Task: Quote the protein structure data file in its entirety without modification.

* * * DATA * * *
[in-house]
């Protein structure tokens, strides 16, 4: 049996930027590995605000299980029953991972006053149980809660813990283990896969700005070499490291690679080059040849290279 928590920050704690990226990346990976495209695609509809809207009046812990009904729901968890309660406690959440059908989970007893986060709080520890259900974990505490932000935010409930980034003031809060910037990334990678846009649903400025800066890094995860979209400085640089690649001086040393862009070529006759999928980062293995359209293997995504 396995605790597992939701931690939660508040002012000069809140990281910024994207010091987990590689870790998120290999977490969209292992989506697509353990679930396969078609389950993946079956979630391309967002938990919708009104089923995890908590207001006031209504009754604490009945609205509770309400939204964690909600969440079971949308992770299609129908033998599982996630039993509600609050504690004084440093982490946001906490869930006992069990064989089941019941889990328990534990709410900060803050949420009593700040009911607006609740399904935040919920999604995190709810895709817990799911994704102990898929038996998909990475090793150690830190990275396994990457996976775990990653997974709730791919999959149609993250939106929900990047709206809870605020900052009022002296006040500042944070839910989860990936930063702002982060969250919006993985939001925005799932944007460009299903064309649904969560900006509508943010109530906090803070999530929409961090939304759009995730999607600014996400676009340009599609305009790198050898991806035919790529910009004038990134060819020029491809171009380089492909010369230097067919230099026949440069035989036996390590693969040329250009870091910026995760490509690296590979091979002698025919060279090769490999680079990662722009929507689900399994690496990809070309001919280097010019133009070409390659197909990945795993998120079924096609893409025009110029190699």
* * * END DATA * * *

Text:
[in-house]
């Protein structure tokens, strides 16, 4: 049996930027590995605000299980029953991972006053149980809660813990283990896969700005070499490291690679080059040849290279 928590920050704690990226990346990976495209695609509809809207009046812990009904729901968890309660406690959440059908989970007893986060709080520890259900974990505490932000935010409930980034003031809060910037990334990678846009649903400025800066890094995860979209400085640089690649001086040393862009070529006759999928980062293995359209293997995504 396995605790597992939701931690939660508040002012000069809140990281910024994207010091987990590689870790998120290999977490969209292992989506697509353990679930396969078609389950993946079956979630391309967002938990919708009104089923995890908590207001006031209504009754604490009945609205509770309400939204964690909600969440079971949308992770299609129908033998599982996630039993509600609050504690004084440093982490946001906490869930006992069990064989089941019941889990328990534990709410900060803050949420009593700040009911607006609740399904935040919920999604995190709810895709817990799911994704102990898929038996998909990475090793150690830190990275396994990457996976775990990653997974709730791919999959149609993250939106929900990047709206809870605020900052009022002296006040500042944070839910989860990936930063702002982060969250919006993985939001925005799932944007460009299903064309649904969560900006509508943010109530906090803070999530929409961090939304759009995730999607600014996400676009340009599609305009790198050898991806035919790529910009004038990134060819020029491809171009380089492909010369230097067919230099026949440069035989036996390590693969040329250009870091910026995760490509690296590979091979002698025919060279090769490999680079990662722009929507689900399994690496990809070309001919280097010019133009070409390659197909990945795993998120079924096609893409025009110029190699």